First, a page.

• But blizzard (probably for commercial reasons) hides, and pretends to write a "fair faction war".
    • Result is a dishonest story for good-aligned players: Something that pretends to be one thing, but inevitably betrays that promise, with weak characters, weak results.
    • Good-aligned players feel let-down, heartbroken, betrayed
  • Thugs win, good guys lose:
    • Evidence: Because its' a core, consistent trope...
    • An extremely long littany story points that make the good guys look weak and the bad guys look strong.
    • "Good guys" are usually alliance and "Bad guys" are usualy Horde. But not always, e.g.
      • In BfA, Sylvannas is the bad ass champion. And she punks the Horde.
      • Malfurion is part of NE race, but he's bad ass. He's the champion of Legion.
        • Note that in Legion, Malfurion and Velen's relationship boils down to: Malfurion (bad guy) Strong, Velen (good guy) weak. I.e. it's Malfurion who teachs Velen, not the other way around.
    • E.g. NE's in BfA, very quickly turn to making peace. Tyrand is the exception, but she's portrayed as lost to out of control vengeance. (Vs. e.g. Garrosh in MoP, who despite working corrupting sha, never lost control of himself, never lost to the sha.)
    • E.g. Turalyon turning zealog; Jaina going peace mode (AGAIN!) despite such a promising start in legion.
  • Dishonesty:
    • Evidence: The repeated bait and switch, where good guys start out relatively strong, only to turn out weak in the end. Whileas the bad guys never suffer similar weakening.
    • In particular, for the good guys, things tend to look best at the beginning of the expansion, only to turn weak at the end.
      • E.g. MoP where Alliances most bad-ass moment is the beginning.
      • E.g. Jaina, Tyrande, etc.
    • Further evidence: Subtle poisoning throughout the story. E.g. Tyrande being impulsive, reckless, emotional, despite having been a leader of her people for 10,000 years. E.g. her weakness when she's searching for Malfurion in Legion. E.g. Jaina failing to call Taran Zu on his absurd "give peace a chance" speech in MoP.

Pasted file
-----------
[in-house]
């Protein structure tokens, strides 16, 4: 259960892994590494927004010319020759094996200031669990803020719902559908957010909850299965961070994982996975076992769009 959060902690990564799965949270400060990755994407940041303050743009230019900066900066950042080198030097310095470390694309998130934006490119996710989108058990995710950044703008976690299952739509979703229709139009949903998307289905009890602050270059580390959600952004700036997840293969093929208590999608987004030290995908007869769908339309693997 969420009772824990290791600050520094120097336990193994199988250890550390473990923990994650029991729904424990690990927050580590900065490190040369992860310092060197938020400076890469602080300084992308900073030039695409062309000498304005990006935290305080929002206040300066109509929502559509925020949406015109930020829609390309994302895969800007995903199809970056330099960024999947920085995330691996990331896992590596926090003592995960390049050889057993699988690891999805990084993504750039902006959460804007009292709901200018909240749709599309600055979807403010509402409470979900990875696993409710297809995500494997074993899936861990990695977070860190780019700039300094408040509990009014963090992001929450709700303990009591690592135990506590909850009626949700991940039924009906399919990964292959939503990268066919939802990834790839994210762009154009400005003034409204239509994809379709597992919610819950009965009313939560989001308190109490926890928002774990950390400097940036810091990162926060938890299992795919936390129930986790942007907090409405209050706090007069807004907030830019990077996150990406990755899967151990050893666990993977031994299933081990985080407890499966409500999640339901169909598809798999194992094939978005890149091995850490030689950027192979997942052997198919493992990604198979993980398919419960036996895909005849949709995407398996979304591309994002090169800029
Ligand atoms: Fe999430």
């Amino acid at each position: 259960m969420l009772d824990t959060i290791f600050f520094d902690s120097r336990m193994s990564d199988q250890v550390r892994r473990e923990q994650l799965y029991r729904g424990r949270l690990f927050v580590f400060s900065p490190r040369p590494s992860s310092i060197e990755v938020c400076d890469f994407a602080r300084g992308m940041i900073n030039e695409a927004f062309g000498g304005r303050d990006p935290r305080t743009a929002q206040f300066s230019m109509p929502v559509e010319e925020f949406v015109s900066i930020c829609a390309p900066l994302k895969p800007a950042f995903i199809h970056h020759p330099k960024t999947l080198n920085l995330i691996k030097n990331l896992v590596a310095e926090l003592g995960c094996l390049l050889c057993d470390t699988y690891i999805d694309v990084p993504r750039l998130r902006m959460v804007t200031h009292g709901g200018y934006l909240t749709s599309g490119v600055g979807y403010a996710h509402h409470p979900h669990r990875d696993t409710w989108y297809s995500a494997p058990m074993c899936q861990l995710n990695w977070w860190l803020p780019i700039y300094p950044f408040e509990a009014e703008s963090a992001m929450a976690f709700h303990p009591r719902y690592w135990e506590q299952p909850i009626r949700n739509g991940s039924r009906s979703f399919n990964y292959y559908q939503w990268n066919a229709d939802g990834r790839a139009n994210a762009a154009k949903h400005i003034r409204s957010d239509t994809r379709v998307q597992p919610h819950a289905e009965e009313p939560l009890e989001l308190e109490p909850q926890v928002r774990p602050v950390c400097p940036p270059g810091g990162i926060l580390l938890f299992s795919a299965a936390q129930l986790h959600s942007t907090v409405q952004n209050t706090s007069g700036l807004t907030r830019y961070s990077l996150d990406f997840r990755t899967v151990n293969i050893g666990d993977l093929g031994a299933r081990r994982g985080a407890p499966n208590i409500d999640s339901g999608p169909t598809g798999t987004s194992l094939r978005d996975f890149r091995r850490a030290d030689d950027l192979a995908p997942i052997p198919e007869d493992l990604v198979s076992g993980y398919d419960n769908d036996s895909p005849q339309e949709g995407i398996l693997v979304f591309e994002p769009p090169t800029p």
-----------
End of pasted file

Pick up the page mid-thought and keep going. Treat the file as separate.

• Counterargument: It doesn't make sense for them to sabotate their own player base (and thus revenue stream) in this way.
    • Response to that...
    • They're arrogant. They think they can get away with it.
      • And they did get away with it for a long time because the other fine qualities of the game compensate for it.
    • It's hidden. They hide it and are somewhat subtle about it.
      • None of the examples here would be a problem in themselves, they would all be excusable. It's unending repetion of the trope that makes it inexcusable.
    • Addressing possible objection: Maybe (Many/Most) Players want this bad guys win trope?
      • There may be some truth to this, but the very fact that they hide the trope and use bait and switch clearly indicates that they're afraid of being open and blatant about it. Presumably because it would cost them money.
    • Writers don't necessarily care about commercial success. I've seen game after game sabotaged by writers scratching their own itch despite obvious likely negative commercial impact of that.
    • Corporate Culture: Both Activision and Blizzard seem to have particularly strong "screw the rank and file workers" cultures. I.e. their very culture is essentially a thug culture. So it's not surprising that the game story matches that same culture.
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Old 11-12-2020, 12:09 AM
Wreave Wreave is offline

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So this is my reaction/thoughts to your post. And it ended up being more of a "reaction" or "thoughts inspired" rather than a "response". In a few places it agrees, but a lot goes off in different directions. So... maybe useful, maybe not!
  • Character Motivations:
    • Does the writer create the character, give them motivations, and let their actions flow from that?
    • Or does the writer decide what they want to do, and then make up cover motivations to (sort of) justify those actions?
    • Generally, you can't determine this from one story by the writer, but have to look at many to see if there's a consistent pattern.